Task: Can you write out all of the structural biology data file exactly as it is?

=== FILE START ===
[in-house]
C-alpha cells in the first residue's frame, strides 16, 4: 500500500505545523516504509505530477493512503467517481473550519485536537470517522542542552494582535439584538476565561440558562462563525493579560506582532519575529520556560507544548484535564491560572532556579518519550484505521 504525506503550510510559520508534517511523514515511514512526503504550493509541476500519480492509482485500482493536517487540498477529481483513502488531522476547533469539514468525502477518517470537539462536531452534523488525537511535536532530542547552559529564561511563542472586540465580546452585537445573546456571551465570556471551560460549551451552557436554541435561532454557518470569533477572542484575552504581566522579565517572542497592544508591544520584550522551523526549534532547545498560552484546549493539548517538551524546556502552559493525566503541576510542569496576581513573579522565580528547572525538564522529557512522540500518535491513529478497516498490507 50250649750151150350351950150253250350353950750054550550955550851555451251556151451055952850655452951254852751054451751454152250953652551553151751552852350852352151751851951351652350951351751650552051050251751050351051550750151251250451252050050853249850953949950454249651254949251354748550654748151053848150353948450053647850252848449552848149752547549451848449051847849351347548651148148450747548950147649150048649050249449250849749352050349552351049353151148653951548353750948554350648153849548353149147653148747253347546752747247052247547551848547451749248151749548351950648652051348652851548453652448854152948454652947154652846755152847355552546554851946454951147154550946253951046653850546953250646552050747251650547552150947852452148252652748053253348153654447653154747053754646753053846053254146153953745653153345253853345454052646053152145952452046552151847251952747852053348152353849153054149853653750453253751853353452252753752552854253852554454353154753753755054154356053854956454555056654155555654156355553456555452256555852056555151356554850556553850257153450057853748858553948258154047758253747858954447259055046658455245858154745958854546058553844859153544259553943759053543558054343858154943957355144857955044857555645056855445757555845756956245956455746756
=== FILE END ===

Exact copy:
[in-house]
C-alpha cells in the first residue's frame, strides 16, 4: 500500500505545523516504509505530477493512503467517481473550519485536537470517522542542552494582535439584538476565561440558562462563525493579560506582532519575529520556560507544548484535564491560572532556579518519550484505521 504525506503550510510559520508534517511523514515511514512526503504550493509541476500519480492509482485500482493536517487540498477529481483513502488531522476547533469539514468525502477518517470537539462536531452534523488525537511535536532530542547552559529564561511563542472586540465580546452585537445573546456571551465570556471551560460549551451552557436554541435561532454557518470569533477572542484575552504581566522579565517572542497592544508591544520584550522551523526549534532547545498560552484546549493539548517538551524546556502552559493525566503541576510542569496576581513573579522565580528547572525538564522529557512522540500518535491513529478497516498490507 50250649750151150350351950150253250350353950750054550550955550851555451251556151451055952850655452951254852751054451751454152250953652551553151751552852350852352151751851951351652350951351751650552051050251751050351051550750151251250451252050050853249850953949950454249651254949251354748550654748151053848150353948450053647850252848449552848149752547549451848449051847849351347548651148148450747548950147649150048649050249449250849749352050349552351049353151148653951548353750948554350648153849548353149147653148747253347546752747247052247547551848547451749248151749548351950648652051348652851548453652448854152948454652947154652846755152847355552546554851946454951147154550946253951046653850546953250646552050747251650547552150947852452148252652748053253348153654447653154747053754646753053846053254146153953745653153345253853345454052646053152145952452046552151847251952747852053348152353849153054149853653750453253751853353452252753752552854253852554454353154753753755054154356053854956454555056654155555654156355553456555452256555852056555151356554850556553850257153450057853748858553948258154047758253747858954447259055046658455245858154745958854546058553844859153544259553943759053543558054343858154943957355144857955044857555645056855445757555845756956245956455746756